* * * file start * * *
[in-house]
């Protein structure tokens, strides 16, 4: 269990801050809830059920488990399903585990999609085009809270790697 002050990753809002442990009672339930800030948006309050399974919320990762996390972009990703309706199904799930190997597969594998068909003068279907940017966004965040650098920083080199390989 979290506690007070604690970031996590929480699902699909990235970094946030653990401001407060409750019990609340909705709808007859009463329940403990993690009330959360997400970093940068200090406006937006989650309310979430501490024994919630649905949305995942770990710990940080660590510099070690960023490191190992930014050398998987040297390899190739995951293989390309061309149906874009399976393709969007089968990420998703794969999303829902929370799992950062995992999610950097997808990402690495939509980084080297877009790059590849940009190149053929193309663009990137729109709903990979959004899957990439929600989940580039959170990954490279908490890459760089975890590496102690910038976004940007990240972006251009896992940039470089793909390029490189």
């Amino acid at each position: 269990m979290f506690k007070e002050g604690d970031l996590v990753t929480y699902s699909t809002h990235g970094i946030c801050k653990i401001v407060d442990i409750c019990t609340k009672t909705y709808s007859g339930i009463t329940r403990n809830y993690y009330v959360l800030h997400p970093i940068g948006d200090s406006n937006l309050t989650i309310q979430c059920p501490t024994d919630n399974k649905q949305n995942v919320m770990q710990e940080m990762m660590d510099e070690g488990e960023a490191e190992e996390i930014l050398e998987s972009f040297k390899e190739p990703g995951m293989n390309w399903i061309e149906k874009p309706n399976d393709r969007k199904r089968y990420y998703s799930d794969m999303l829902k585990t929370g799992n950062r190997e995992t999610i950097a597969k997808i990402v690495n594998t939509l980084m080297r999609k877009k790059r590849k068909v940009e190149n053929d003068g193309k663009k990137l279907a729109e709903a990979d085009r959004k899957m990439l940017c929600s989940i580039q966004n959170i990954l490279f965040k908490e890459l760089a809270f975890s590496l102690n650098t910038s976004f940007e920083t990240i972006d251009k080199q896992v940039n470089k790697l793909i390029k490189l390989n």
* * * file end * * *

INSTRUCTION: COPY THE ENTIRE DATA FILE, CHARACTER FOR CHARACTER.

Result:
[in-house]
């Protein structure tokens, strides 16, 4: 269990801050809830059920488990399903585990999609085009809270790697 002050990753809002442990009672339930800030948006309050399974919320990762996390972009990703309706199904799930190997597969594998068909003068279907940017966004965040650098920083080199390989 979290506690007070604690970031996590929480699902699909990235970094946030653990401001407060409750019990609340909705709808007859009463329940403990993690009330959360997400970093940068200090406006937006989650309310979430501490024994919630649905949305995942770990710990940080660590510099070690960023490191190992930014050398998987040297390899190739995951293989390309061309149906874009399976393709969007089968990420998703794969999303829902929370799992950062995992999610950097997808990402690495939509980084080297877009790059590849940009190149053929193309663009990137729109709903990979959004899957990439929600989940580039959170990954490279908490890459760089975890590496102690910038976004940007990240972006251009896992940039470089793909390029490189």
């Amino acid at each position: 269990m979290f506690k007070e002050g604690d970031l996590v990753t929480y699902s699909t809002h990235g970094i946030c801050k653990i401001v407060d442990i409750c019990t609340k009672t909705y709808s007859g339930i009463t329940r403990n809830y993690y009330v959360l800030h997400p970093i940068g948006d200090s406006n937006l309050t989650i309310q979430c059920p501490t024994d919630n399974k649905q949305n995942v919320m770990q710990e940080m990762m660590d510099e070690g488990e960023a490191e190992e996390i930014l050398e998987s972009f040297k390899e190739p990703g995951m293989n390309w399903i061309e149906k874009p309706n399976d393709r969007k199904r089968y990420y998703s799930d794969m999303l829902k585990t929370g799992n950062r190997e995992t999610i950097a597969k997808i990402v690495n594998t939509l980084m080297r999609k877009k790059r590849k068909v940009e190149n053929d003068g193309k663009k990137l279907a729109e709903a990979d085009r959004k899957m990439l940017c929600s989940i580039q966004n959170i990954l490279f965040k908490e890459l760089a809270f975890s590496l102690n650098t910038s976004f940007e920083t990240i972006d251009k080199q896992v940039n470089k790697l793909i390029k490189l390989n």